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Michael Strait also was a book club volunteer at Bell Elementary. His group of boys read “I Survived a Japanese Tsunami” by Lauren Tarshis. After a couple of visits, he knew the boys in his group by name. No longer did he feel like he was a college student reading with children. Instead, he was reading with friends.

“I love seeing the kids learning and reading. I always looked forward to it,” Strait said. “Through the friendship we made, I was able to get them more excited about reading. We were reading as a group. In fact, the boys even began to read ahead of what they were assigned to read. They wanted to be able to talk about it more instead of the times we met once a week.”

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Not only did the children work on their reading skills in a fun environment, but they also made an impact on Strait.

“Yes, I was there to help them with their reading, but I also learned a lot from them. Kids don’t know how to say a lot of things on their minds. But I learned that, as you get to know each other better, you are able to understand them better, and this allows them to open up more,” Strait said.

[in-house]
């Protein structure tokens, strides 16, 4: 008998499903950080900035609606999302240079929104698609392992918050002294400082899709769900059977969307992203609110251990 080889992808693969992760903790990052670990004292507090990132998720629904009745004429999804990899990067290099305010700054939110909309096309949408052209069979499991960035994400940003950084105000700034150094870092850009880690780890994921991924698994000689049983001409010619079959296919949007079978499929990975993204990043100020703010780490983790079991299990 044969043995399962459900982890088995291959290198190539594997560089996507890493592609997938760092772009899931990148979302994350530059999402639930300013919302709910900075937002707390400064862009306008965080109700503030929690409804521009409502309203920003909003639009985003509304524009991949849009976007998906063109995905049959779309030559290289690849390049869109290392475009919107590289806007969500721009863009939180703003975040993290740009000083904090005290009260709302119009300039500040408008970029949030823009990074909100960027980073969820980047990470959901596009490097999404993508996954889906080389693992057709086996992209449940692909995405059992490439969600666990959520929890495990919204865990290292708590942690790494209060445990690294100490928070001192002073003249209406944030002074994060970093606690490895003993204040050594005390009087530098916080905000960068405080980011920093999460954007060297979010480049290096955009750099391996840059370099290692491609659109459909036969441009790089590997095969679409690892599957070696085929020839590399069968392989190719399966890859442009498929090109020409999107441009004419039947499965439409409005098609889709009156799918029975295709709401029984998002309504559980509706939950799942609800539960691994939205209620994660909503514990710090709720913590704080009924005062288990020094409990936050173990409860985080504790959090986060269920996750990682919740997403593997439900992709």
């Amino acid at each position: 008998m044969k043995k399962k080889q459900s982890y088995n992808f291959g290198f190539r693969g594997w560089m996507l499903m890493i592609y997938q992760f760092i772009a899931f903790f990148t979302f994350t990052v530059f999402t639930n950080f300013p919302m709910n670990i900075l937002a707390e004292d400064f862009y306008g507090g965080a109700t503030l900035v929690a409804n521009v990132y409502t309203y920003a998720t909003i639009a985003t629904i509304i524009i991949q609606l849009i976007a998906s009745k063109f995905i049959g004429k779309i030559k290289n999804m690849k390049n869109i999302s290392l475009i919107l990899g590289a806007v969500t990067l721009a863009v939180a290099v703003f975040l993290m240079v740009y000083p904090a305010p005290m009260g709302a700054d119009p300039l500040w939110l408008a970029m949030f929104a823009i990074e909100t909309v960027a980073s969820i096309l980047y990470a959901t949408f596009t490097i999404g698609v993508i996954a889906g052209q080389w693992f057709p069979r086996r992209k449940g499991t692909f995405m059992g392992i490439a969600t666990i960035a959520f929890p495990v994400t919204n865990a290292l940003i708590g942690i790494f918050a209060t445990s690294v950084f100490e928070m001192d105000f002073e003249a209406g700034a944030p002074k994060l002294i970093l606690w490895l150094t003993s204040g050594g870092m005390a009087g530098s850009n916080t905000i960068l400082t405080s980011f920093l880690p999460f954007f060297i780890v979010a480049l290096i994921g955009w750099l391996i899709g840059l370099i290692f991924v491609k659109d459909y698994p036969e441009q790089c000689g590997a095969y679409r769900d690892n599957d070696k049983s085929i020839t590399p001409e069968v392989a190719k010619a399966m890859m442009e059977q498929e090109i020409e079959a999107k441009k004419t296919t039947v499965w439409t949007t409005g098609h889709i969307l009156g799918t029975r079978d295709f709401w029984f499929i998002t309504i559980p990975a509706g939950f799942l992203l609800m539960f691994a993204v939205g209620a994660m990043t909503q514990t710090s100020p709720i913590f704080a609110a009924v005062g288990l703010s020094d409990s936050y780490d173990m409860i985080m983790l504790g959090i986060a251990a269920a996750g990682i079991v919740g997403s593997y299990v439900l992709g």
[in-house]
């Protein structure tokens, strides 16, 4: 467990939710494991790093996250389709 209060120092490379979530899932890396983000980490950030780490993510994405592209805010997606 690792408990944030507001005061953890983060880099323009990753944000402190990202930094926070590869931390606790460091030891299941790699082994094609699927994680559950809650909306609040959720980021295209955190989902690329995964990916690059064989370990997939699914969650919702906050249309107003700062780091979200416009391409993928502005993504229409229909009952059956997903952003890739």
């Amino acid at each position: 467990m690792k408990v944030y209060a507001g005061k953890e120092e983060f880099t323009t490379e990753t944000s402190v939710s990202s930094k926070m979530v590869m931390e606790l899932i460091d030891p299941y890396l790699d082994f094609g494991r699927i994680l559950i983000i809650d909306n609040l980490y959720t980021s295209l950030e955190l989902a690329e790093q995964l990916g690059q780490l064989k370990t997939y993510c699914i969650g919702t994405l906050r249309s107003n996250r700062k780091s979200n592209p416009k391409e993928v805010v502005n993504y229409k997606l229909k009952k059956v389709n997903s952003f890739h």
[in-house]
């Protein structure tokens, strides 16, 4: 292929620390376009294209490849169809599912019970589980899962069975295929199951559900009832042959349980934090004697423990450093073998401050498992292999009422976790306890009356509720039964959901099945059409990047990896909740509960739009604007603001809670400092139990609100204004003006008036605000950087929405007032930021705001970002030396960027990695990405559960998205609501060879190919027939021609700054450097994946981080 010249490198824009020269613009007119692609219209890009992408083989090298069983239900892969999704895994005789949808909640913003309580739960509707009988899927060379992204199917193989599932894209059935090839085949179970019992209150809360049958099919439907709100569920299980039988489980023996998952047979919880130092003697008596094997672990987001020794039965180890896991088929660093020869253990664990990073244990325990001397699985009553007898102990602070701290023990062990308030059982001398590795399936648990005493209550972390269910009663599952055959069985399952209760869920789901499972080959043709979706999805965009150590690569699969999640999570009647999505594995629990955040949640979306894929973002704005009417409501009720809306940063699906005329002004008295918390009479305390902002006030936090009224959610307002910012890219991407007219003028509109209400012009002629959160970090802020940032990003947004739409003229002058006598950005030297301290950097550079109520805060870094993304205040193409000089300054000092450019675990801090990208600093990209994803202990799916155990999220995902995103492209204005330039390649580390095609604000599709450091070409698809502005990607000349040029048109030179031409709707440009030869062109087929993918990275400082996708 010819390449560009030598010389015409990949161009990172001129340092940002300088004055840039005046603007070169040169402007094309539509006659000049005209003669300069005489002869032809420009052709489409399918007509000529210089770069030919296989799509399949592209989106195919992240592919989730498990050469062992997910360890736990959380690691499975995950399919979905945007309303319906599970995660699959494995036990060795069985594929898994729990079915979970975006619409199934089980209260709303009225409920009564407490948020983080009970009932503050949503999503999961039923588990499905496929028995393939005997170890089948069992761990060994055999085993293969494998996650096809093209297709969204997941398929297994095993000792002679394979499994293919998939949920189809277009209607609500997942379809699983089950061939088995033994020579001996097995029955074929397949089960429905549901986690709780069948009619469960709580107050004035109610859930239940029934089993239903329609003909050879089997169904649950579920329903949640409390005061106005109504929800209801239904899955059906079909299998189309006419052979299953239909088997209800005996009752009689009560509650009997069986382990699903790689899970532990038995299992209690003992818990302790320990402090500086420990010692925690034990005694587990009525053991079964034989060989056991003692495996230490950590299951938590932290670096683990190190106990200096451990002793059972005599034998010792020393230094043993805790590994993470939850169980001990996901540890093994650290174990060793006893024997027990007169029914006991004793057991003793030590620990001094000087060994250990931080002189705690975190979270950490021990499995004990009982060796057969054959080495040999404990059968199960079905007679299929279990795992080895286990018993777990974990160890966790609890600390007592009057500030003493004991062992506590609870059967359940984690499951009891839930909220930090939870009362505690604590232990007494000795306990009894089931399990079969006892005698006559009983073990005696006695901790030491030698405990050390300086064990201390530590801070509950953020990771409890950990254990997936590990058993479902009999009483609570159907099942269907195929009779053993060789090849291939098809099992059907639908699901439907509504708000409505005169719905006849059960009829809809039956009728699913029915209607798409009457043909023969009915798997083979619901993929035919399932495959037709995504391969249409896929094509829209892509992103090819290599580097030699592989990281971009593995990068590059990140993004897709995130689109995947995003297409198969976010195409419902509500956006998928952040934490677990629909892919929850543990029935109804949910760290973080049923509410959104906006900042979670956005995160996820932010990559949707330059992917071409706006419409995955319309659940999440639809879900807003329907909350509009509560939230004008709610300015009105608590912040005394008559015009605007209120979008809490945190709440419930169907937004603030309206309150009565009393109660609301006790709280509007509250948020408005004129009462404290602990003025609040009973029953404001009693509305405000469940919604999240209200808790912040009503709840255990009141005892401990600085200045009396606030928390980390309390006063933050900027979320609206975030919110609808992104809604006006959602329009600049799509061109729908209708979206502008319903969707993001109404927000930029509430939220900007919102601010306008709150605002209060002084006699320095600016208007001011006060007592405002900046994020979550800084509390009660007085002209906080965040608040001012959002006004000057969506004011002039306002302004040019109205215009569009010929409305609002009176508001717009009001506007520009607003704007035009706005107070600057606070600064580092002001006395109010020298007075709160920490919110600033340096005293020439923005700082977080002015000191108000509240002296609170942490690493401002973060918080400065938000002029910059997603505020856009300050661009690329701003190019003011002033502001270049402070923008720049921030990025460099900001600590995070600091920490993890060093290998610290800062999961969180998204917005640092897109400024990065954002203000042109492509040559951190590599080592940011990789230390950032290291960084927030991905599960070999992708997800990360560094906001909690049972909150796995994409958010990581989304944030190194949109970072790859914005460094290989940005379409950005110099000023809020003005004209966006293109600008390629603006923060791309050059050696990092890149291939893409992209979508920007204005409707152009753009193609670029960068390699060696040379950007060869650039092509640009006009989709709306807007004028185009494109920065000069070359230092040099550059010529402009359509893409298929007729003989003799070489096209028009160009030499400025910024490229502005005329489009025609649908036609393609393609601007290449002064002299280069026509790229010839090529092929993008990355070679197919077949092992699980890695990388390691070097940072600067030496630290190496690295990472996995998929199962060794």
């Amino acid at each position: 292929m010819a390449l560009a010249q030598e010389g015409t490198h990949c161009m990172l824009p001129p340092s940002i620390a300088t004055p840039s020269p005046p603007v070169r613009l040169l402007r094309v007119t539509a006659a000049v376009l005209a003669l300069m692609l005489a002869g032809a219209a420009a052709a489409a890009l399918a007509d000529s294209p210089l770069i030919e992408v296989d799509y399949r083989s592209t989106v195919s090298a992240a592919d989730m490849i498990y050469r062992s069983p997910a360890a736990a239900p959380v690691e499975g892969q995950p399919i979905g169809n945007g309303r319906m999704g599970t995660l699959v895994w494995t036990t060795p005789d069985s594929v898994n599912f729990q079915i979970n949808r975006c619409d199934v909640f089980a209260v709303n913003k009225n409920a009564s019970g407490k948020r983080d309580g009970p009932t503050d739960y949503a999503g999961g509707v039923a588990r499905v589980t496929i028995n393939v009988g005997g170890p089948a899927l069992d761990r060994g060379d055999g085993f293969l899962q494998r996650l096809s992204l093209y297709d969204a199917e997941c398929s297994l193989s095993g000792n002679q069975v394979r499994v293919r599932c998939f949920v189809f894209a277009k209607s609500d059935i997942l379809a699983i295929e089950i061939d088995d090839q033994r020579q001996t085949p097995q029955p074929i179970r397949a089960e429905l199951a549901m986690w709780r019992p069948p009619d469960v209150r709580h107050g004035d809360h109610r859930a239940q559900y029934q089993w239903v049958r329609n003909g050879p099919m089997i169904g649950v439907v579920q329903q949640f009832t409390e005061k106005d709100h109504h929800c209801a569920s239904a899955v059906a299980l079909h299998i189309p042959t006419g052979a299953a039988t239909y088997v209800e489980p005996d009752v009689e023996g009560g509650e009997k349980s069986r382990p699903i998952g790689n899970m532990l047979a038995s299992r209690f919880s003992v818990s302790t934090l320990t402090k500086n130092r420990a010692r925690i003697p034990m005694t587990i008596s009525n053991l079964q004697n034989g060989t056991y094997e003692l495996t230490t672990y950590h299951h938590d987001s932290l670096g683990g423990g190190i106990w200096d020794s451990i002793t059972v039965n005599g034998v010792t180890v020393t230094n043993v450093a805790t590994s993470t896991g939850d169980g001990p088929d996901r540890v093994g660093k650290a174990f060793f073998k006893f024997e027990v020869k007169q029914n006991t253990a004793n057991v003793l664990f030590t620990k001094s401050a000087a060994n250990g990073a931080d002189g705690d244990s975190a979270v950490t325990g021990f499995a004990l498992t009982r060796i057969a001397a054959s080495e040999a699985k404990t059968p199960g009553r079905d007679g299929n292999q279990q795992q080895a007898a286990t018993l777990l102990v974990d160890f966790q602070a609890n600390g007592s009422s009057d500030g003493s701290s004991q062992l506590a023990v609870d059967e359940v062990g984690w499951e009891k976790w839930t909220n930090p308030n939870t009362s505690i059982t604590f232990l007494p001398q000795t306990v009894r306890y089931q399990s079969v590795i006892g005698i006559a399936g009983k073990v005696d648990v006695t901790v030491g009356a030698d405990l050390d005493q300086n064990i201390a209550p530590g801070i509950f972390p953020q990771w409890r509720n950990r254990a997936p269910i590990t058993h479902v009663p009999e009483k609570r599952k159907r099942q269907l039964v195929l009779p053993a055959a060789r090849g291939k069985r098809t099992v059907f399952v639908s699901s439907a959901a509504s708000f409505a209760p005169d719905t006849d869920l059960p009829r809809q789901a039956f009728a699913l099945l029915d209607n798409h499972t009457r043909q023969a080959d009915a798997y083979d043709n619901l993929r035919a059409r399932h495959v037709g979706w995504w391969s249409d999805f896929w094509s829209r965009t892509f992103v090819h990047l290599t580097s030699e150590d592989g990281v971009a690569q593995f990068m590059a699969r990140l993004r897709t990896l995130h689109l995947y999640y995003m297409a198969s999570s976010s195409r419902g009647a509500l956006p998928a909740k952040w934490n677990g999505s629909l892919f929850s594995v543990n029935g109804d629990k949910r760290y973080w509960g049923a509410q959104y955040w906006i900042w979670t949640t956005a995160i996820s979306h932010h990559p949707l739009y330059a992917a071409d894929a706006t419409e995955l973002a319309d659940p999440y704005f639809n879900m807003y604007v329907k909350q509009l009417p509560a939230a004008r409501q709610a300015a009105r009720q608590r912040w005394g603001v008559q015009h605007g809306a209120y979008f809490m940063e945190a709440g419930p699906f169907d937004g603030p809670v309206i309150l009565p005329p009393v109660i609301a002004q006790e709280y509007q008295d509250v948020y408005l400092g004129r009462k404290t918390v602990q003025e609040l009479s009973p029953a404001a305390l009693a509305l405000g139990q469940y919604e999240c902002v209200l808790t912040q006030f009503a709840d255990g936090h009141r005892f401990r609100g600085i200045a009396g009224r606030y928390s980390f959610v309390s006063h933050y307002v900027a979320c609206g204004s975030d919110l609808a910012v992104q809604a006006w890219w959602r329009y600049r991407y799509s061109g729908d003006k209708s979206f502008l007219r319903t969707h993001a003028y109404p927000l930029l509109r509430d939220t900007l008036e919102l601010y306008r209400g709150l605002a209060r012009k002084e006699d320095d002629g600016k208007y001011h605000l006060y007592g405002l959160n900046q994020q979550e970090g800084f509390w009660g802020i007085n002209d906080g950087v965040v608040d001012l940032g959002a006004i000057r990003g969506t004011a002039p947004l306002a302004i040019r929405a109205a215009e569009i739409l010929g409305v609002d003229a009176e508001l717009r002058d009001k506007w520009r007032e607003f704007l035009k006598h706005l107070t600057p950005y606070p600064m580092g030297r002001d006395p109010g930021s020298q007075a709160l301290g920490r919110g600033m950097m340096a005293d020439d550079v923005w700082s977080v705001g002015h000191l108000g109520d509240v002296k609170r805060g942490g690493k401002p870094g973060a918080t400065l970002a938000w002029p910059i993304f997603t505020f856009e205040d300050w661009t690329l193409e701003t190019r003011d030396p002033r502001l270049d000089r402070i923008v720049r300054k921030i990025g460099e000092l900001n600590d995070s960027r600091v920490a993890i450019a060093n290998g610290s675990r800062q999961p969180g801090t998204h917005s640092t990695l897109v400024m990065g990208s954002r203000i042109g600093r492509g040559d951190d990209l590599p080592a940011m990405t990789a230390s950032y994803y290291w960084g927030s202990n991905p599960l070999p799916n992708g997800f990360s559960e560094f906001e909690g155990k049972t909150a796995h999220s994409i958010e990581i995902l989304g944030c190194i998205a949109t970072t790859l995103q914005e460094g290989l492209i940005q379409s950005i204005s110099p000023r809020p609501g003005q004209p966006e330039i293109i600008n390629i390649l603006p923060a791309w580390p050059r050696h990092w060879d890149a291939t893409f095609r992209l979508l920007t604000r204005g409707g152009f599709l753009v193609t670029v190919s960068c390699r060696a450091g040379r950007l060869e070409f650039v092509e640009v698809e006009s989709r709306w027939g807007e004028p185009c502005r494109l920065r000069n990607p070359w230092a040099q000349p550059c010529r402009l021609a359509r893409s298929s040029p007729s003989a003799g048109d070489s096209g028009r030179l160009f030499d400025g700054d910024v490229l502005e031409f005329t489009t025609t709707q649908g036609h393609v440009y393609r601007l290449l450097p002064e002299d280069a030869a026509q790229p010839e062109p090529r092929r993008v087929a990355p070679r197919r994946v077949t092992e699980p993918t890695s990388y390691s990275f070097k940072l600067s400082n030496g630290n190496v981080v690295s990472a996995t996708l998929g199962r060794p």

Ursula Jacobs read “Judy Moody Goes to College” by Megan McDonald with her group. This taught the differences between elementary school and college to the children.

“It was great to share my excitement about reading with the kids,” said Jacobs. “We got to show them that there is more to reading and can be very fun. That is something that even I was reminded as an adult. We also got to connect the book to real life and how college allows you to take the classes that you are interested in and express individuality. The kids were amazed that in college you get to pick what you eat.”

Those interested in volunteering for the book club can contact Ward at mwar@tjc.edu. The program will start again on March 23 and will continue through April 27. To be a part of this program, one must be willing to be friendly with children.

TISD policy requires the student reader to undergo a background check for the safety of the children. The students must be willing work with one or two other book club leaders for each group.

One also needs to read the book beforehand and do a previously assigned activity that generally consists of a small craft. The book club meets once a week for about an hour. During this time, the students will read and discuss portions of the book with the children.

2 COMMENTS

  1. What a great organization! It’s so encouraging to know that there are college students wanting and willing to invest their time helping kids who are probably not highly invested in elsewhere. It’s very smart to include books appealing to their age. This allows their interest in reading to grow and overtime help them in life.